In the absence of divine intervention the best way to assure getting a good camp site is starting early. It’s also the best time to paddle. We were on the water before six the next morning, headed for Kunechin Point. An early-morning mist, swirling up from the gently rippled water, spread into a thin layer of bright sea-fog above us. In about an hour the sun burned through and the mountains on both sides of the inlet were bathed in bright sunlight. The scars of logging are now largely healed but the forest is a patchwork of second-growth trees in various stages of maturity, a legacy of intense logging dating back to the turn of the century.

We dawdled along the northern shoreline, poked into little bays to puzzle over the curious remains of some long abandoned enterprise and, as we passed the big blue floats of an oyster farm, anticipated a meal back in Sechelt. Farther on we stopped to watch the ritual of pellets being cast to the frenzied salmon churning up the surface of their pens at one of the high-tech fish farms. A blue heron stood on the railing and peered hopefully through the protective netting.

Despite the dawdling our luck held. There was no one at my favourite campsite in a little bay just east of Kunechin Point. I don't know the history of this place but the grassy knoll where we pitched our tent must once have been the site of someone's home. The building is long gone but parts of the garden, including a luxuriant growth of hydrangeas, has survived and become part of the landscape.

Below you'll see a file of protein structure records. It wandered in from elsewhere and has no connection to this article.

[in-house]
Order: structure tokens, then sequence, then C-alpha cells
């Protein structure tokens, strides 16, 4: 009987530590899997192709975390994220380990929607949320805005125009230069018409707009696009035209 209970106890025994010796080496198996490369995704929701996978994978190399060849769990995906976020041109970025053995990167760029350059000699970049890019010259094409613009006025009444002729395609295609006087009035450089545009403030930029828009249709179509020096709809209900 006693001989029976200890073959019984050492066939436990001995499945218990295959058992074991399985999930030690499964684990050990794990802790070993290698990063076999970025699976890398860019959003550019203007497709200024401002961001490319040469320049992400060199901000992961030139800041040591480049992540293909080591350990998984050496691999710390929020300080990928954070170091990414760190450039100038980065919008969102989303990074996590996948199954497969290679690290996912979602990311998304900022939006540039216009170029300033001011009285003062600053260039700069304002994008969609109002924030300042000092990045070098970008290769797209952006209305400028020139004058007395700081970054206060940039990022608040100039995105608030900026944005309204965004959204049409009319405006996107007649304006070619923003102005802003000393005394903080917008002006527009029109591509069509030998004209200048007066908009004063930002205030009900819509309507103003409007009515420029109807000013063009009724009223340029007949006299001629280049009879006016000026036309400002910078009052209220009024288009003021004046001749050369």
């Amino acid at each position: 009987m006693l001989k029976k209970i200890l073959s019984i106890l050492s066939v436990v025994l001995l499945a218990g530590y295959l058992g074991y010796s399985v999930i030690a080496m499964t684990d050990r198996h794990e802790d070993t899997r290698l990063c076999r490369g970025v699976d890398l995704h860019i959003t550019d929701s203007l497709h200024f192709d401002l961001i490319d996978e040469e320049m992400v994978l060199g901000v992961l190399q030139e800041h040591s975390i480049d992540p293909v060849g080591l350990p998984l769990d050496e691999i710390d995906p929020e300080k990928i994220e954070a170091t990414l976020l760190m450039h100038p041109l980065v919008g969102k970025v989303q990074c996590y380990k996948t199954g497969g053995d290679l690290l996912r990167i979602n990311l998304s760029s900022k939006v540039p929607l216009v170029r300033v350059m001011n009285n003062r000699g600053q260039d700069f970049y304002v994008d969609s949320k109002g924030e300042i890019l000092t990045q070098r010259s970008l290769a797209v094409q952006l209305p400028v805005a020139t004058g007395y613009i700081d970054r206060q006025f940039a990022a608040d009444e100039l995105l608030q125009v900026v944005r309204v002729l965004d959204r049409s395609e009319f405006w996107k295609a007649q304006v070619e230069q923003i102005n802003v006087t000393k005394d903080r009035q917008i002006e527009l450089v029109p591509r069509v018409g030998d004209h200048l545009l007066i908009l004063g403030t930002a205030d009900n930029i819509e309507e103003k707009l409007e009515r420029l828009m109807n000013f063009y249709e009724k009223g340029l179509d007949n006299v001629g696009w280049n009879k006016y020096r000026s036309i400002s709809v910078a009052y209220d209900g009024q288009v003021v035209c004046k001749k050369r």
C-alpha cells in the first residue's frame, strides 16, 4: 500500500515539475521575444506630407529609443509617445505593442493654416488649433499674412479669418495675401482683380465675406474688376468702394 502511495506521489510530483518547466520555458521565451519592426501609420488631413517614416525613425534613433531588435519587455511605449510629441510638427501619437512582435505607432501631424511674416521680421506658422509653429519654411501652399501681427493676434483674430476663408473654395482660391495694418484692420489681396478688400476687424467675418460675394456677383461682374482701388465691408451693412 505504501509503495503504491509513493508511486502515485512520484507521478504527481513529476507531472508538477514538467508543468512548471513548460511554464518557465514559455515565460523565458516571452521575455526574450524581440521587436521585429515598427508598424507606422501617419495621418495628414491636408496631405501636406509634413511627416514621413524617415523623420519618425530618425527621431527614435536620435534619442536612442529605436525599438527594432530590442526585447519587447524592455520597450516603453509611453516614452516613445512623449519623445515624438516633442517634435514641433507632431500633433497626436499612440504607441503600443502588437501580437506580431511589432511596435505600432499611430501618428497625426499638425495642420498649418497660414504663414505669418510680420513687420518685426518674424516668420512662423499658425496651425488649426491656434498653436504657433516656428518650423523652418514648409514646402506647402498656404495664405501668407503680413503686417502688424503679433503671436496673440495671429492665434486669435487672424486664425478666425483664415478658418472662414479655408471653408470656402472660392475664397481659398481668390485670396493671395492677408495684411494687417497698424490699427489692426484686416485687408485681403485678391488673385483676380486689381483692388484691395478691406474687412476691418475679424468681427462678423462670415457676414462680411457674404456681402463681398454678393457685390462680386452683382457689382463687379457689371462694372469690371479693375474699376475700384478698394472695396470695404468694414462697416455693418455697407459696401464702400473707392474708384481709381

That evening we paddled out to a cluster of small rocky islets and narrow surge-channels on Kunechin point. Its a favourite haul-out for harbour seals. They pay little attention to our kayaks, continuing to snooze until we are only a few feet away. Then, bouncing awkwardly on their bellies, they slip into the water and stare back at us resentfully. A flock of black oyster catchers with long bright-red beaks watches us warily before taking flight in a chatter of protest. On a nearby rock a mother merganser nervously assembles her flock of 13 hatchlings. We give them a wide berth as we head back to our tents and settle in for the night.

The coast of B.C. can be dangerously seductive. Its tempting to stock up the boats and just keep going – to just forget about the job and all the stuff back in the city. But, knowing how easy it is to get back, we resist the temptation. Before heading back to the ferry and the final leg of our journey home we stop in Sechelt for a meal of local oysters, pan fried to perfection by the chef at "Pebbles" – fine dining in the comfort of T-shirt and jeans.

Well it wasn't China or even Siam, but it was a great trip – the kind of outing that satisfies the travel-bug without ravaging the budget. And for those not lucky enough to live in B.C., those who come from far away places like South Carolina, Sechelt Inlet is truly an exotic destination.